And there you have it! Our stunning new coop. I have a few other little chicken projects in the works that I will share with you shortly, among all the other gardening and landscaping fun as we settle in to life on the new Little Farm!
This weekend has been a flurry of activity as my husband and I continue packing for the big move into our dream home, and did some spring cleaning at our current home.
This winter was tough, as some winters can be. With snow storm after snow storm, and my constantly growing pregnant belly, it was difficult to squeeze between the dog run and coop to do the necessary coop cleaning. I’m not proud when I say I did a much less acceptable job this year than last year, so our spring coop cleaning required some more in depth scraping and shoveling than usual.
I spent a good 1.5-2 hours removing the plastic tarp pieces from the coop, shoveling and scraping out old hay, pine shavings and chicken poop, and dealing with the chickens who were both so curious that they had to get right up in my face while I cleaned, and in turn would then freak out when I moved a garden tool and go flying and screaming across the yard. *smh* Chickens . . . you never truly understand the meaning of “what are you, chicken?” when referring to someone’s fear until you have kept chickens.
In preparation for our move this year, I split, propagated and dug up any perennials herbs and trees that were coming with us. My husband & I loaded up our trailer with plants, planter boxes and other outdoor equipment to store at my in-laws until we close on the new house. I was disheartened to see that the container I put my Burdock in did not drain well (despite all the rocks I put at the bottom!) and the root had rotted away . . . the root had nearly doubled in size! What a great harvest I would have had this year. Oh well!
Some our trees are in desperate needs of being planted in the ground, as they started rooting through the bottom of their pots and into the ground. I knew the pots I had were snug and would only be a temporary solution, so I am very, very grateful that we are able to move this Spring while the weather is cool and they will take to a transplanting well.
One of our other troubles this Spring is our dear Ms. Sassafras. She had molted a little in the early winter, and then stopped. While she never regained the nice tail feathers she had prior to that, she appeared to be done. Well she is molting again! Her entire back side is bare, although she acts as sassy as she always has! Despite her molting, she is still producing eggs, er well . . . what should be eggs. For the past week she has laid soft shell eggs, which is basically like finding the egg yolk swimming in the hay of the nesting box, with what appears to be a popped balloon but is in fact the shell.
Saturday she had some real difficulty passing the egg, and instead of going to the nesting box, actually started trying to lay it right in the middle of the yard. I guess she felt like I do sometimes when I’m trying to run my 7-month pregnant body to the bathroom and I think “Omg, I’m not going to make it!” Ha!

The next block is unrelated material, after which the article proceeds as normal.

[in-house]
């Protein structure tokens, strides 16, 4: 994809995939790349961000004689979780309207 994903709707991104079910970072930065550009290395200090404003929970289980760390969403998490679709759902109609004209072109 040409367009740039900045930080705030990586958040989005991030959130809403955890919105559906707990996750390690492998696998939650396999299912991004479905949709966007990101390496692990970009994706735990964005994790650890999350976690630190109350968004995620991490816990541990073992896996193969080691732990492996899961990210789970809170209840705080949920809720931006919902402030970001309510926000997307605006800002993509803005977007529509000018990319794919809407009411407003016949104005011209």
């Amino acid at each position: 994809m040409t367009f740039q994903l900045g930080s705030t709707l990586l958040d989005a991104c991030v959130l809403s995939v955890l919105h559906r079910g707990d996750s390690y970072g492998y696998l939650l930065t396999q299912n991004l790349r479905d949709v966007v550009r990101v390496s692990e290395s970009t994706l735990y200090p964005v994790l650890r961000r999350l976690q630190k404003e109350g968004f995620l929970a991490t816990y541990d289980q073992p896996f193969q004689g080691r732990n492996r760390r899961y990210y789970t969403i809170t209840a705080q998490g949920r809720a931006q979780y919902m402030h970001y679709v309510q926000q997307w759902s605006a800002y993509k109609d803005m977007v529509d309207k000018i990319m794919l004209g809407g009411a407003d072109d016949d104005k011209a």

In any event, it was a good reminder that sometimes chickens need more attention and help than they let on. I watched Sassy attempt to push out the egg for a long time, and finally decided I needed to get involved.
I found myself kneeling on the ground, bent over with my head in the dirt (and Pogo pecking at my braid because she has made it clear she does NOT approve of me checking Sassy’s backside) and gently tugging on the soft shell when Sassy pushed. For something that you would think would be easier than laying a real egg, she sure had a tough time and the dry skin from her molting had cracked and bled a little, my poor baby! Together we got the egg out. I checked the egg shell to make sure it was whole, and that there were no pieces left inside her vent that could cause infection.
Immediately after, she went right back to pecking around and acting normal, another good sign. I’m keeping a close eye on her until she stops laying, or starts laying “real” eggs again, but so far she has been normal and perky since Sunday.
I have to admit, as much as I hate seeing my birds struggle through something, or not feel well, I love these opportunities to get involved as well as to witness the wonderful bond that all the chickens have. After Sassy laid the soft shell egg, her sisters came around to see what had happened, and to help groom and clean Sassy up. The defensiveness that Pogo displays in making sure I am not hurting Sassy, as annoying as it may be to be pecked in the head a few times, is sweet and endearing.
Spring brings so many wonderful things – the excitement of the return of favorite plants, the opportunity to plan and plant a new garden (and this time, at our new house!) and the all-time favorite of watching chickens scratch and dig in the freshly thawed ground, clucking and talking to each other. Moments like those make up for all the stir-crazy, cabin-fever feelings of winter!
One of the most frequently asked questions I receive about my chickens is “What do you do with them in the winter?”. This especially important since we live in New England where you never know what winter will bring. With the recent blizzard we had (albeit, hyped up to sound way worse than it was), I figured now was as good a time as any to share our winter chicken keeping tips.